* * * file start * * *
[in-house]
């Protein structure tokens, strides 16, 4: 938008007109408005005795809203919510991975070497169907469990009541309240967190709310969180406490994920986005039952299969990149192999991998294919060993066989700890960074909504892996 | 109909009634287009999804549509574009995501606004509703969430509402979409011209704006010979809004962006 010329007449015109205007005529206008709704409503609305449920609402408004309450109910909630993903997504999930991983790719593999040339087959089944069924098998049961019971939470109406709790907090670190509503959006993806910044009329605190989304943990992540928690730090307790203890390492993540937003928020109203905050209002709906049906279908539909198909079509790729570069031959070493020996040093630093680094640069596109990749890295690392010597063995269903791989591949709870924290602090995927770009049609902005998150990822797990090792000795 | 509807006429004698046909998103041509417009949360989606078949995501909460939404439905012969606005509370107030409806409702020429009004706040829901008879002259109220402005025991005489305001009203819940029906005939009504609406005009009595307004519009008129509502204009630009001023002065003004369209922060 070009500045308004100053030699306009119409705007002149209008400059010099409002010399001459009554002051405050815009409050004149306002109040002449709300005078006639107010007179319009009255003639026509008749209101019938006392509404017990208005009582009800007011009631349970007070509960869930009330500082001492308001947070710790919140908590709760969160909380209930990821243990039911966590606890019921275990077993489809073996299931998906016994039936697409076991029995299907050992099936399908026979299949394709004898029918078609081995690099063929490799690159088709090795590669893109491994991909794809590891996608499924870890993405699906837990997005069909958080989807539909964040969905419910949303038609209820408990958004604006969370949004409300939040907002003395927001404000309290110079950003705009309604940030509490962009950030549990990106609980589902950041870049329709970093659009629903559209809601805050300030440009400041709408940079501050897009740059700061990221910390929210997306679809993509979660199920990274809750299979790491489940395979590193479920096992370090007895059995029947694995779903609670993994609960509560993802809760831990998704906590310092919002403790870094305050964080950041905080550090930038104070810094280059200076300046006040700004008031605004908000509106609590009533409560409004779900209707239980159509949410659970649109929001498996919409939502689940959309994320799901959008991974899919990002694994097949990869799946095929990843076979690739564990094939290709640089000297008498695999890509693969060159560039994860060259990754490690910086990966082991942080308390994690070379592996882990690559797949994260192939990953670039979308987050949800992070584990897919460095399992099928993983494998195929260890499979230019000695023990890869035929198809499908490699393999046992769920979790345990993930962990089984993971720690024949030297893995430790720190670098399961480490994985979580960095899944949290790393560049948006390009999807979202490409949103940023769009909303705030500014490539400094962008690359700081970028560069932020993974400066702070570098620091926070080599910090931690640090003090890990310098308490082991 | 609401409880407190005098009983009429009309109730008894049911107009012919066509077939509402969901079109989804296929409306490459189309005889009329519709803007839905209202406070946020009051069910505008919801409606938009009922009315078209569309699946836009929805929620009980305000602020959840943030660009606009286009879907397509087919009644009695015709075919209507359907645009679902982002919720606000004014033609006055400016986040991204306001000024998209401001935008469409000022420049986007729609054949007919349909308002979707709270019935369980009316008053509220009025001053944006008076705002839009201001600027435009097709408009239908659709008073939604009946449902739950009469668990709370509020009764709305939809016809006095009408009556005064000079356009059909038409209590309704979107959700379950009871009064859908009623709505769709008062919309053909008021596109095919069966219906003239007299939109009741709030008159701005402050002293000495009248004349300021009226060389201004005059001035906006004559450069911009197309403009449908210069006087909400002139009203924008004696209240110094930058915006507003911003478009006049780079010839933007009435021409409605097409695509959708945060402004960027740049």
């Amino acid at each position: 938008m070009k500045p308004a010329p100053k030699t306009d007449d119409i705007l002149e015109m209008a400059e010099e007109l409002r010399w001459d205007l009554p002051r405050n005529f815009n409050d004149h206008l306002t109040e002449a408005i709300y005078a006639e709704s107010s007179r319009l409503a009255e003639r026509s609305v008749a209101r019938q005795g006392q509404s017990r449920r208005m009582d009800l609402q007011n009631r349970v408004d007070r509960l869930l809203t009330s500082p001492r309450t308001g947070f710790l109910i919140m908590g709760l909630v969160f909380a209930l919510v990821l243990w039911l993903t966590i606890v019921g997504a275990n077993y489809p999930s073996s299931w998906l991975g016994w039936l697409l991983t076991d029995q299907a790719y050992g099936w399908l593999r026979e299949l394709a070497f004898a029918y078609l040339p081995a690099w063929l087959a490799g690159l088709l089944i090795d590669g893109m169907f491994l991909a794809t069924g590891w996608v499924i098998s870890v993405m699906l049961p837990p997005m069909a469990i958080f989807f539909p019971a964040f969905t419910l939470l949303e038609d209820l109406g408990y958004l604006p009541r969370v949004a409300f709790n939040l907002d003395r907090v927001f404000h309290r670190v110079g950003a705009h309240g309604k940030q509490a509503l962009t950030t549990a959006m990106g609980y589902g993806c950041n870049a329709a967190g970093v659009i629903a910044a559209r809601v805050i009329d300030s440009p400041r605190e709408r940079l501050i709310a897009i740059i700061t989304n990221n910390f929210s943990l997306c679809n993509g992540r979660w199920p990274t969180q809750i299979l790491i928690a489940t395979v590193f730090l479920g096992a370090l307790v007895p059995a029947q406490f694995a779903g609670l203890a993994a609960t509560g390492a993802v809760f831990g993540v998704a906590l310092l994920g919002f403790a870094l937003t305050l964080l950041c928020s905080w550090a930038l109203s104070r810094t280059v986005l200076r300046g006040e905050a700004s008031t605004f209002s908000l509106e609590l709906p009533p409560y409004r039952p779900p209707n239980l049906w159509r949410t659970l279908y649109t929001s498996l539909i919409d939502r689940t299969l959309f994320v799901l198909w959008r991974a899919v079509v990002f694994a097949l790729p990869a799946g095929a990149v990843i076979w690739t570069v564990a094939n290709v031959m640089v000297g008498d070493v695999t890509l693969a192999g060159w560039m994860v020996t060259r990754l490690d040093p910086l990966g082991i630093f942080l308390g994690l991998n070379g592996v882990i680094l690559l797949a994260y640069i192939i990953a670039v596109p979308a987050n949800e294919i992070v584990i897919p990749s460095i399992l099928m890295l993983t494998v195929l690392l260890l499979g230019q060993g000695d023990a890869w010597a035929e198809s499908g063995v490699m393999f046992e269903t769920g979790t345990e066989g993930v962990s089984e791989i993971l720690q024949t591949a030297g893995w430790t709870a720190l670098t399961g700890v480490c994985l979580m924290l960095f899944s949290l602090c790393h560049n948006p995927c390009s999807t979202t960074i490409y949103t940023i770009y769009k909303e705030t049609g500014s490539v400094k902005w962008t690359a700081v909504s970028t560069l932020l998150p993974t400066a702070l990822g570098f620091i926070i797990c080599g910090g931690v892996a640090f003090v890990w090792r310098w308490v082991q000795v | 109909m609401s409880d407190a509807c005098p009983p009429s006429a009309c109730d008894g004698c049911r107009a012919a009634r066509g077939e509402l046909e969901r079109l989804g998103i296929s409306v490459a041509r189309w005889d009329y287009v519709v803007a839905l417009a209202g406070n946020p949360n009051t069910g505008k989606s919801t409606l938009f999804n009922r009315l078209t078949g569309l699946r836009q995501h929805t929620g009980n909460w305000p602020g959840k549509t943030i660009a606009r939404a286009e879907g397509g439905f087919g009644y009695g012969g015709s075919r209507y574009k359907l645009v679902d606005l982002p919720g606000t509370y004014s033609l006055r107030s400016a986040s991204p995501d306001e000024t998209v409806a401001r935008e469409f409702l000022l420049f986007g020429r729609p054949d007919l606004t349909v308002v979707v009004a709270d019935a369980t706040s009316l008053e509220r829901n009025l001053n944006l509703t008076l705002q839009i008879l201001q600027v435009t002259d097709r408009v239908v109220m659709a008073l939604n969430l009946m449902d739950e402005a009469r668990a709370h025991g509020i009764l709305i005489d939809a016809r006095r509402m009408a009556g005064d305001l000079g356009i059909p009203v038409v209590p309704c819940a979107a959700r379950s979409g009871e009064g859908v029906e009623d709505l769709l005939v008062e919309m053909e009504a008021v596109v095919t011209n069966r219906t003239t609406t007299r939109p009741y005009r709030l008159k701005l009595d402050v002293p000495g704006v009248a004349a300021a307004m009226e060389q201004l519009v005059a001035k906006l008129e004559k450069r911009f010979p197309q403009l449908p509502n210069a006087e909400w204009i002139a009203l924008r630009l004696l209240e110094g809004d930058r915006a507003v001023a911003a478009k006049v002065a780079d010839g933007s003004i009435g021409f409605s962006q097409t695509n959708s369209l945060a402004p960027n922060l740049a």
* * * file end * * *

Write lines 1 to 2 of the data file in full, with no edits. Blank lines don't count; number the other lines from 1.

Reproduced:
[in-house]
């Protein structure tokens, strides 16, 4: 938008007109408005005795809203919510991975070497169907469990009541309240967190709310969180406490994920986005039952299969990149192999991998294919060993066989700890960074909504892996 | 109909009634287009999804549509574009995501606004509703969430509402979409011209704006010979809004962006 010329007449015109205007005529206008709704409503609305449920609402408004309450109910909630993903997504999930991983790719593999040339087959089944069924098998049961019971939470109406709790907090670190509503959006993806910044009329605190989304943990992540928690730090307790203890390492993540937003928020109203905050209002709906049906279908539909198909079509790729570069031959070493020996040093630093680094640069596109990749890295690392010597063995269903791989591949709870924290602090995927770009049609902005998150990822797990090792000795 | 509807006429004698046909998103041509417009949360989606078949995501909460939404439905012969606005509370107030409806409702020429009004706040829901008879002259109220402005025991005489305001009203819940029906005939009504609406005009009595307004519009008129509502204009630009001023002065003004369209922060 070009500045308004100053030699306009119409705007002149209008400059010099409002010399001459009554002051405050815009409050004149306002109040002449709300005078006639107010007179319009009255003639026509008749209101019938006392509404017990208005009582009800007011009631349970007070509960869930009330500082001492308001947070710790919140908590709760969160909380209930990821243990039911966590606890019921275990077993489809073996299931998906016994039936697409076991029995299907050992099936399908026979299949394709004898029918078609081995690099063929490799690159088709090795590669893109491994991909794809590891996608499924870890993405699906837990997005069909958080989807539909964040969905419910949303038609209820408990958004604006969370949004409300939040907002003395927001404000309290110079950003705009309604940030509490962009950030549990990106609980589902950041870049329709970093659009629903559209809601805050300030440009400041709408940079501050897009740059700061990221910390929210997306679809993509979660199920990274809750299979790491489940395979590193479920096992370090007895059995029947694995779903609670993994609960509560993802809760831990998704906590310092919002403790870094305050964080950041905080550090930038104070810094280059200076300046006040700004008031605004908000509106609590009533409560409004779900209707239980159509949410659970649109929001498996919409939502689940959309994320799901959008991974899919990002694994097949990869799946095929990843076979690739564990094939290709640089000297008498695999890509693969060159560039994860060259990754490690910086990966082991942080308390994690070379592996882990690559797949994260192939990953670039979308987050949800992070584990897919460095399992099928993983494998195929260890499979230019000695023990890869035929198809499908490699393999046992769920979790345990993930962990089984993971720690024949030297893995430790720190670098399961480490994985979580960095899944949290790393560049948006390009999807979202490409949103940023769009909303705030500014490539400094962008690359700081970028560069932020993974400066702070570098620091926070080599910090931690640090003090890990310098308490082991 | 609401409880407190005098009983009429009309109730008894049911107009012919066509077939509402969901079109989804296929409306490459189309005889009329519709803007839905209202406070946020009051069910505008919801409606938009009922009315078209569309699946836009929805929620009980305000602020959840943030660009606009286009879907397509087919009644009695015709075919209507359907645009679902982002919720606000004014033609006055400016986040991204306001000024998209401001935008469409000022420049986007729609054949007919349909308002979707709270019935369980009316008053509220009025001053944006008076705002839009201001600027435009097709408009239908659709008073939604009946449902739950009469668990709370509020009764709305939809016809006095009408009556005064000079356009059909038409209590309704979107959700379950009871009064859908009623709505769709008062919309053909008021596109095919069966219906003239007299939109009741709030008159701005402050002293000495009248004349300021009226060389201004005059001035906006004559450069911009197309403009449908210069006087909400002139009203924008004696209240110094930058915006507003911003478009006049780079010839933007009435021409409605097409695509959708945060402004960027740049």